Earlier this week, California’s Applicant Review Panel (ARP) narrowed the number of Citizens Redistricting Commission applicants down to 622. The pool started with 24,932 Californians completing the Stage 1 application. Of those, 4,564 completed the more extensive Stage 2 application. Now the ARP will gradually reduce the number of applicants to 60. Asian-Americans, residents of California’s North Coast region, and Alameda County residents were the most likely to survive the cut down to the remaining 622 applicants.
The remaining applicants are 53 percent Democratic, 29 percent Republican, and 18 percent “Other” (Decline to State and/or registered to other political parties). With the ‘partisan pool’ approach to Commission selection, this partisan breakdown is largely irrelevant, because Democratic applicants are only competing against other Democratic applicants, Republicans are competing against other Republicans, and members of the “Other” pool are competing only against their pool. Each of those three partisan pools will have 20 names approved by ARP for the final selection phase. (The Commission will ultimately consist of 14 members: 5 Democrats, 5 Republicans, and 4 others.)
All that was needed to move from Stage 1 to Stage 2 was the time and interest to complete the application, so the demographics of those two pools were driven only by self-selection. The initial data on who survived the ARP’s cut from Stage 2 to Stage 3 are more interesting, though the ARP made clear that at this stage they only reviewed applications one by one. Once the total number of applicants is down to a more manageable size, the ARP will include in their considerations their mandate to ensure the remaining applicants reflect California’s diversity.
Overall, less than 14 percent of Stage 2 applicants made it to the group of 622. Asian Americans were the most likely ethnic group to make the cut. Fourteen percent of Asian Americans applicants made it, compared to eleven percent of African Americans, eleven percent of the self-labeled “other” ethnicity, and ten percent of Hispanics. Nine percent of non-Hispanic White applicants survived the latest cut, as did only five percent of American Indian and Alaskan Native applicants.
Residents of California’s North Coast region were the most likely to make it into the latest group, with eighteen percent surviving from Stage 2. Eleven percent of Bay Area residents, and ten percent of applicants from the North Central Valley and Southern Coastal regions, made it into the latest group. Only eight percent of Central Coast applicants and only seven percent of applicants from the Inland Empire and Southern Central Valley regions survived. (The regions are as defined by the State Auditor.)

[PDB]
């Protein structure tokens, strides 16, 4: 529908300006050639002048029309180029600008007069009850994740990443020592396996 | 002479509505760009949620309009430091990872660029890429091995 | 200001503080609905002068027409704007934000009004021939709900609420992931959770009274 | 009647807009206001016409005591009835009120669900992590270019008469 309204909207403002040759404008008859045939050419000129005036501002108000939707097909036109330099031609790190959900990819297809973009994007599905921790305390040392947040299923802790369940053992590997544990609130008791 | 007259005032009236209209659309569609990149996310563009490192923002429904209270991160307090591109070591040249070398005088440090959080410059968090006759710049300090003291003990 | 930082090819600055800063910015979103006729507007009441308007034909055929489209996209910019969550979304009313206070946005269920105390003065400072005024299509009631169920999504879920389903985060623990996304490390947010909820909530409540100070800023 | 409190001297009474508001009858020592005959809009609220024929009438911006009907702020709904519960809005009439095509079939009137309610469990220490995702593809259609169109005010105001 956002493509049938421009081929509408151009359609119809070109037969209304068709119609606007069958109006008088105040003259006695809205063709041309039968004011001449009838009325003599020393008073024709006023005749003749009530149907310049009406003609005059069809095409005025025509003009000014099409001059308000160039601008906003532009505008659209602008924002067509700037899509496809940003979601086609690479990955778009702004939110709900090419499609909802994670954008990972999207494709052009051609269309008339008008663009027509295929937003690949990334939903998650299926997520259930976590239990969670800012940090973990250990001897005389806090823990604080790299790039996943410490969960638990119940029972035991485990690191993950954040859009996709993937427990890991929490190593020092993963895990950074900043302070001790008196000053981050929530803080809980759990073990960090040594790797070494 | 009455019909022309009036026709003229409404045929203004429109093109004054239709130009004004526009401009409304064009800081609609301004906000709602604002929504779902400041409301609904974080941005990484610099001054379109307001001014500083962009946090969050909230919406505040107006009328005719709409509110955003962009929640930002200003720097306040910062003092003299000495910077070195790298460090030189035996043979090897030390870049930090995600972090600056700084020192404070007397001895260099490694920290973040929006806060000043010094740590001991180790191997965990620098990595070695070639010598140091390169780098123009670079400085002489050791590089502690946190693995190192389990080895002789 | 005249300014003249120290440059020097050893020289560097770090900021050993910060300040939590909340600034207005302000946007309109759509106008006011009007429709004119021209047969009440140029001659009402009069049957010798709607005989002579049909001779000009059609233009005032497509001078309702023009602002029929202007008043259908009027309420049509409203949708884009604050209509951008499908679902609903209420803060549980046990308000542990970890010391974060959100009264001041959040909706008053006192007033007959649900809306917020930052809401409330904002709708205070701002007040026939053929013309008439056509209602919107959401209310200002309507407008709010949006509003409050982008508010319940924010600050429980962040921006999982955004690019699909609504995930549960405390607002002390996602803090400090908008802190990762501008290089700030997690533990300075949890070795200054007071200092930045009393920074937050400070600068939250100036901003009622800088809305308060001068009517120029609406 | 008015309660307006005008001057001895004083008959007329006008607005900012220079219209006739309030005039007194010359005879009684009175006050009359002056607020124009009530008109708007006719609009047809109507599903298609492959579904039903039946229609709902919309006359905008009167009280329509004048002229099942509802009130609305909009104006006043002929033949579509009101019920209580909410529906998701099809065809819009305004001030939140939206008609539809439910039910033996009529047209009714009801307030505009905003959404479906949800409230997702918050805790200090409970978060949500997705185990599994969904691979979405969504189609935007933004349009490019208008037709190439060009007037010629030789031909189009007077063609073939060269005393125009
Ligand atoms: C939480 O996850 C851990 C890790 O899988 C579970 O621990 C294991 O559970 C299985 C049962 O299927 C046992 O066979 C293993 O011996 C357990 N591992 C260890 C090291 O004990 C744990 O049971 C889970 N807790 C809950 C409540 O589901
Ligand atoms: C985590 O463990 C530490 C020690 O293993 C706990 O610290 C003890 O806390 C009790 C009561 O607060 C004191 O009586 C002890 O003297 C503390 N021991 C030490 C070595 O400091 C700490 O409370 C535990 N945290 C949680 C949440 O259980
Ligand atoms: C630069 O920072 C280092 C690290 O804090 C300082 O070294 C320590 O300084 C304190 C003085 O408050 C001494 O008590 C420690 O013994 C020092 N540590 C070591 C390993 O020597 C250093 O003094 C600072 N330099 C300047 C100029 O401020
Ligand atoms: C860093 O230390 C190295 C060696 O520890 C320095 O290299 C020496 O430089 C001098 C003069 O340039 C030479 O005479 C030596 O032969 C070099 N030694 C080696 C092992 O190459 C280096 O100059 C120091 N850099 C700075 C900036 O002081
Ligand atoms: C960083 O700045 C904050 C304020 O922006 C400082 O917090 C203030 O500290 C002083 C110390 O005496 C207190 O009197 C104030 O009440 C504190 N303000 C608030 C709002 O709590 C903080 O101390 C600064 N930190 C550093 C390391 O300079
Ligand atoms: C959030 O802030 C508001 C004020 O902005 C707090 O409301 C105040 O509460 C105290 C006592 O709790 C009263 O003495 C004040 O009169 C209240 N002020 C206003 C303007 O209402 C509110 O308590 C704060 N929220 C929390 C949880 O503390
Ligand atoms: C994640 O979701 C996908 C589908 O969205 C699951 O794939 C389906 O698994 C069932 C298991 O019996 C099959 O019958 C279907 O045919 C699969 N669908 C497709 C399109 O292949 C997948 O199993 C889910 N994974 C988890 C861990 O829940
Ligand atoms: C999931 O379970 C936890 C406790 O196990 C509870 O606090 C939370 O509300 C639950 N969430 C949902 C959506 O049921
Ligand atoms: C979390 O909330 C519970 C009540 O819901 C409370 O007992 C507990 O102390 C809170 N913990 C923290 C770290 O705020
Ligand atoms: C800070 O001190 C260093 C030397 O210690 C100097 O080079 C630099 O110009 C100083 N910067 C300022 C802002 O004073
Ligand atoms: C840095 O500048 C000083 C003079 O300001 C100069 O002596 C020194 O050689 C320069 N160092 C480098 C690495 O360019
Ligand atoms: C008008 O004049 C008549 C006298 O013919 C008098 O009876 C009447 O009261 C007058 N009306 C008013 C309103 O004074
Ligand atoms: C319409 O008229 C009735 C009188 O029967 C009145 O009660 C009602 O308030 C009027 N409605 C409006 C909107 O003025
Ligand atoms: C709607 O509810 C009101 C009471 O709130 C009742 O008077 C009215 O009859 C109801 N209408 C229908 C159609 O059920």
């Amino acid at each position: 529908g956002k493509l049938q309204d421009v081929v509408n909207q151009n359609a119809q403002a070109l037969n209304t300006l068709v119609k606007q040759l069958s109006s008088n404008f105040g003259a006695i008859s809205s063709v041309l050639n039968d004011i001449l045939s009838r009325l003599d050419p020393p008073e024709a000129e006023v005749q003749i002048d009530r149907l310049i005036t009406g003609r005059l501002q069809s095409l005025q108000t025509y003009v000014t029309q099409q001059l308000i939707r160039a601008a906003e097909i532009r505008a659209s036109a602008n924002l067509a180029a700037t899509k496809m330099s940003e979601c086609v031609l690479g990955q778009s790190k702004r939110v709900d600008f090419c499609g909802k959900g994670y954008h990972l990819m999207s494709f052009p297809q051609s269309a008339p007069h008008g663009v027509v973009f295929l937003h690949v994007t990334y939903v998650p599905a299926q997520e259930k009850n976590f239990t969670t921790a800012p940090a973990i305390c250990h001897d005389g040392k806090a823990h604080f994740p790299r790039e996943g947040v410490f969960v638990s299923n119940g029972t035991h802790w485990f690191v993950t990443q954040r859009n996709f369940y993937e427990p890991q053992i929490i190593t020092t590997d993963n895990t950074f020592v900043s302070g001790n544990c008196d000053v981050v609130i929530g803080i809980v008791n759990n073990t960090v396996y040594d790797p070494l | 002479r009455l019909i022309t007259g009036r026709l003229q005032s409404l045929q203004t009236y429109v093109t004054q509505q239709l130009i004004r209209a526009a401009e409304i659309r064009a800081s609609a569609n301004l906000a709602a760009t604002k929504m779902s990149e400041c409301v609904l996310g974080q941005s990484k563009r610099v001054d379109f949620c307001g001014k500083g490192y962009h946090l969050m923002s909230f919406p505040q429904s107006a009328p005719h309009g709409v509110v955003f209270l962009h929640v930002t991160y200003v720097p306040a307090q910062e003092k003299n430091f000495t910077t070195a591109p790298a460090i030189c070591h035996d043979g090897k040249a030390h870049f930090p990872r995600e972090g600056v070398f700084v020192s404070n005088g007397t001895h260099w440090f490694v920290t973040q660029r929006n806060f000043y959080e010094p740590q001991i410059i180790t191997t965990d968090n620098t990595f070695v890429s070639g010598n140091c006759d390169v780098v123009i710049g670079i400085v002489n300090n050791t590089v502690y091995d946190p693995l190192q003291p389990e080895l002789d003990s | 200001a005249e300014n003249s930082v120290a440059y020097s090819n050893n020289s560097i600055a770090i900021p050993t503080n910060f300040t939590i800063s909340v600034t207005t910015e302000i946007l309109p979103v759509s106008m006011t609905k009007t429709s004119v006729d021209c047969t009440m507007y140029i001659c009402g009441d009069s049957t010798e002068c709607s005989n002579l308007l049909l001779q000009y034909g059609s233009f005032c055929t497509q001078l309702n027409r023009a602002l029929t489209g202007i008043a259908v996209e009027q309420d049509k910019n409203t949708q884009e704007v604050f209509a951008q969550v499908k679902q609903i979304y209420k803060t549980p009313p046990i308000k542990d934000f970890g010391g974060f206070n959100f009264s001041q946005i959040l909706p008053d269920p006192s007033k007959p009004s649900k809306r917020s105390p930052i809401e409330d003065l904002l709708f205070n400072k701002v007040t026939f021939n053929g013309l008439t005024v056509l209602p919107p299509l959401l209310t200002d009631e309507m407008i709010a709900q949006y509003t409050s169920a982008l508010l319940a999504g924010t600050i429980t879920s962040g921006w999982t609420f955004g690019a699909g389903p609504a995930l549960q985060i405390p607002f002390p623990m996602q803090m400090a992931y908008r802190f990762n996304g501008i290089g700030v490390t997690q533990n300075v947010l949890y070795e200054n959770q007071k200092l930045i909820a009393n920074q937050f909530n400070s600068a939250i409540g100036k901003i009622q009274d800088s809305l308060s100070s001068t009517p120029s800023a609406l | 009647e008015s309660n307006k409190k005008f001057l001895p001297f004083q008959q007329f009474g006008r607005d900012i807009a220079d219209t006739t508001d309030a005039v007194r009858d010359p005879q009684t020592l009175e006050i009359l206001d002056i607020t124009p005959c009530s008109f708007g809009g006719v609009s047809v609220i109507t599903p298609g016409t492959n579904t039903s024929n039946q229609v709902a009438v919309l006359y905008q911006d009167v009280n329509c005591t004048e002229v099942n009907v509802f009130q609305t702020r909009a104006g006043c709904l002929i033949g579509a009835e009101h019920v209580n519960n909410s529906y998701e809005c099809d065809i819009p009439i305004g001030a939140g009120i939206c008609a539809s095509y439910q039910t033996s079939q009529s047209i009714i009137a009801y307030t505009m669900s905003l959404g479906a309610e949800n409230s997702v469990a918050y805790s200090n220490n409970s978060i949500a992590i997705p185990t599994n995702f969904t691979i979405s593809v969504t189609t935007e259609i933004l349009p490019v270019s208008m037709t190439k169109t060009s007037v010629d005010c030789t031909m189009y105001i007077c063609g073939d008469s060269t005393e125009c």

Twenty-five percent of applicants from Del Norte and Mendocino counties made it to the latest group. Twenty percent of Yolo, Suttter, Plumas, and Lake County applicants survived. Among the larger counties, Alameda did the best with sixteen percent of applicants moving on to the next step, followed by San Francisco with twelve percent, Sacramento and Santa Clara with eleven percent, and ten percent from Los Angeles, San Diego, San Mateo, and Contra Costa counties.Â Sixteen counties have no applicants in the remaining pool.
Reducing the applicant pool from 4,564 to the current 622 was a major task. Many well-qualified applicants did not make the cut. And this is only the first ARP review of applicants. The ARP faces very difficult decisions as it reduces each partisan pool down to 40 applicants for interviews, and when it eventually makes its final reduction down to 20 applicants in each pool. (More details on the selection process are here.)
Everyone who applied should be commended, both for his or her willingness to spend a considerable amount of time completing the application, and for the interest in helping California. That spirit of participation is vital to making this Commission a success.
More details (including demographics within each partisan pool) will be published as the data becomes available.
Special thanks to Rose Institute Research Assistant David Meyer who first identified the trends reported in this post.
6/23/2010: Updated to correct party registration reference. Thanks to commenters Dennis and Vlad for bringing the data questions to our attention.